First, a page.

Bruce Lindbloom has another test image on his website: a 16 megapixel image containing all possible RGB colors in an 8-bit per plane RGB space. The image is arranged with the colors in a regular order, so you can see where particular colors of interest are:

I brought the image into Photoshop and changes the mode to 16-bit color. That did not give me the entire RGB gamut, since the 8 least significant bits of the values that had been 255 were assigned 0’s instead of 1’s, but it was close enough. I could have tweaked the image in Matlab to have it use the entire gamut, but I was afraid that I would inadvertently stumble into an implantation issue in Ps’s 16-bit image processing.

I assigned a sRGB profile to the newly 16-bit image in Ps, and saved it. Then I converted it to Adobe (1998) RGB with dither off, black compensation off, and a rendering intent of absolute colorimetric.

I brought both images into Matlab, converted them to Lab with a D65 white point using the 2 degree observer, and computed the pixel-by-pixel DeltaE. I got an average error of 0.0217, a standard deviation of 0.0552, and a worst-case error of 1.2394.

It is interesting that the worst case error for this image in substantially less than for the synthetic image of Bruce Lindbloom’s desk. For the moment, my working hypothesis on that is that is has to do with my 16-bit, 16 million color image not using quite the entire sRGB gamut.

Where do the biggest errors occur? I scaled the deltaE image so that the maximum value was unity, converted it to gamma = 2,2, and here’s what it looks like:

There are errors near the black point where there is little blue. There are errors when blue and green are low that get worse when red is high, and better as blue goes up. There are low-level errors when blue is high.

If we do the above conversion in Matlab quantizing to 16 bit unsigned integer precision, we get much lower errors. The average is 0.0011, the standard deviation is 0.00005, and the worst case is 0.0047.

If we look at the normalized and gamma-corrected error image, we see a pronounced lack of “hot spots”:

Zooming in, it looks like this:

When we make the complete round trip in Photoshop from sRGB to Adobe RGB and back, we get lower errors: an average error of 0.0021, a standard deviation of 0.0058, and a worst-case error or 0.2160. That leads me to believe the the one-way errors we see above may be due to differences between the Ps and Matlab implementations of the sRGB nonlinearily definition, the Adobe RGB nonlinearity definition, or both.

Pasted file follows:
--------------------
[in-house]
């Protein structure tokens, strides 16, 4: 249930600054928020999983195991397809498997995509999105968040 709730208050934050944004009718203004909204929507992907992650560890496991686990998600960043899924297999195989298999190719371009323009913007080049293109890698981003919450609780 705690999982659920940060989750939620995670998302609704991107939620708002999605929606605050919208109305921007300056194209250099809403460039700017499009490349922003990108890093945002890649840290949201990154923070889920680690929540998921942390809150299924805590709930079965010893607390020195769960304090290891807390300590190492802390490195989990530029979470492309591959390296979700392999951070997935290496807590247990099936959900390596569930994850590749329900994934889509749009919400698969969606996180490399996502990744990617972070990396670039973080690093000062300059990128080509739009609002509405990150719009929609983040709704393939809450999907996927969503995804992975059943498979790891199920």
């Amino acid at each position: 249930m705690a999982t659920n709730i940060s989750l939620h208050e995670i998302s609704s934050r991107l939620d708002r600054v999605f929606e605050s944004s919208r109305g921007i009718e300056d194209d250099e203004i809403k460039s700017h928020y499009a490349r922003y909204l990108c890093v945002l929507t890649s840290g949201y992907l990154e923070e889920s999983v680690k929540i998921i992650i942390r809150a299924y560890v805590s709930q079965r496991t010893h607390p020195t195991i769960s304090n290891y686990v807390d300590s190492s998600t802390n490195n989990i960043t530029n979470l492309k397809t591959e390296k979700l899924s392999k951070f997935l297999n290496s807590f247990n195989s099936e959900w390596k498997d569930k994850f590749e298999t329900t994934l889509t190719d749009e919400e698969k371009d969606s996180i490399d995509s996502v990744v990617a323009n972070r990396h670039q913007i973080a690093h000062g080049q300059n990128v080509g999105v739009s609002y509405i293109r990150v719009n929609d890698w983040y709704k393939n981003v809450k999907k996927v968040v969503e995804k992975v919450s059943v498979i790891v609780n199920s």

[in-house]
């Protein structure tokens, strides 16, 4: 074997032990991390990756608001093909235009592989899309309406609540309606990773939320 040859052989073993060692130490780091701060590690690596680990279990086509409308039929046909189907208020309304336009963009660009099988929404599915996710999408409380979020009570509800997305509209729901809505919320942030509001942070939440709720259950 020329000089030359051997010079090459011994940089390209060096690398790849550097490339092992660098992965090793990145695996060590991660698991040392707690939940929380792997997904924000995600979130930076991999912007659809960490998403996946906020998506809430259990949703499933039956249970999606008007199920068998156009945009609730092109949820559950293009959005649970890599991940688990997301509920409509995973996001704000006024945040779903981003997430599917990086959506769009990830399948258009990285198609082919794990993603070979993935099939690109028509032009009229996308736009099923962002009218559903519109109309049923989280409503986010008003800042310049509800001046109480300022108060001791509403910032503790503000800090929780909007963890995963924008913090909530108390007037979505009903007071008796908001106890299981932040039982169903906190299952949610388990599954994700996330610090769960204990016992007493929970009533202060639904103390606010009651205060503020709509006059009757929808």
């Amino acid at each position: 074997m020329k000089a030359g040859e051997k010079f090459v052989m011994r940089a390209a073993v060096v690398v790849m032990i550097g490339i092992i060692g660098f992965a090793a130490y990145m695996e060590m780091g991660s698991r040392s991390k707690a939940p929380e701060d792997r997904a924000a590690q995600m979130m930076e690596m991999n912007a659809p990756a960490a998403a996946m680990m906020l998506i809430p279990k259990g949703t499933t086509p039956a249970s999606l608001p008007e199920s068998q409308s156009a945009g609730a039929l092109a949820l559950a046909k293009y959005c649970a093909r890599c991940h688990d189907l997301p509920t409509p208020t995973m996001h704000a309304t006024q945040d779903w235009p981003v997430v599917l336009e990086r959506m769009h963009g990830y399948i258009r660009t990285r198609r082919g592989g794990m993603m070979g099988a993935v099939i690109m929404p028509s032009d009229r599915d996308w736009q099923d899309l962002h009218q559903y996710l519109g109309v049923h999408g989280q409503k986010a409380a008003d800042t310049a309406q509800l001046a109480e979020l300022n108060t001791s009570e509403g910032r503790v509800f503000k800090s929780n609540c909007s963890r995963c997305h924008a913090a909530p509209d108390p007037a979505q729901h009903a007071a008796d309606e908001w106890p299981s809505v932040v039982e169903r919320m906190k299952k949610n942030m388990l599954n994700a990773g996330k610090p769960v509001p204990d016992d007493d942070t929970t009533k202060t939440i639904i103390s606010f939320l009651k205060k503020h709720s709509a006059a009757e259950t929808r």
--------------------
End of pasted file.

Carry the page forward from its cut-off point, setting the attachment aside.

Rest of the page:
Here’s what the error image looks like,, normalized to the worst-case error:

If we zoom in, we see this:

The same round trip in Matlab gives us these errors: average = 0.00006, standard deviation = 0.00008. worst-case = 0.0077.

The error image is:

A closeup looks like this:

Again, the Photoshop errors look more systematic.

What if we bring the sRGB image into Ps, convert it to Lab and back, and look at the differences? Now the average error is 0.0040, the standard deviation is 0.0033, and the worst-case error is 0.0759, which is quite credible.

Here’s what the error image looks like — remember, the errors are magnified since the worst-case error, the controller of the normalization, is so low:

Here’s a closeup of the upper left corner, with the errors multiplied by 20:

This looks pretty good. Overall, the Photoshop errors are higher than I got doing the equivalent calculations in double precision floating point, and there is some patterning in the error image, but the Photoshop errors look pretty good when judged on an absolute scale.

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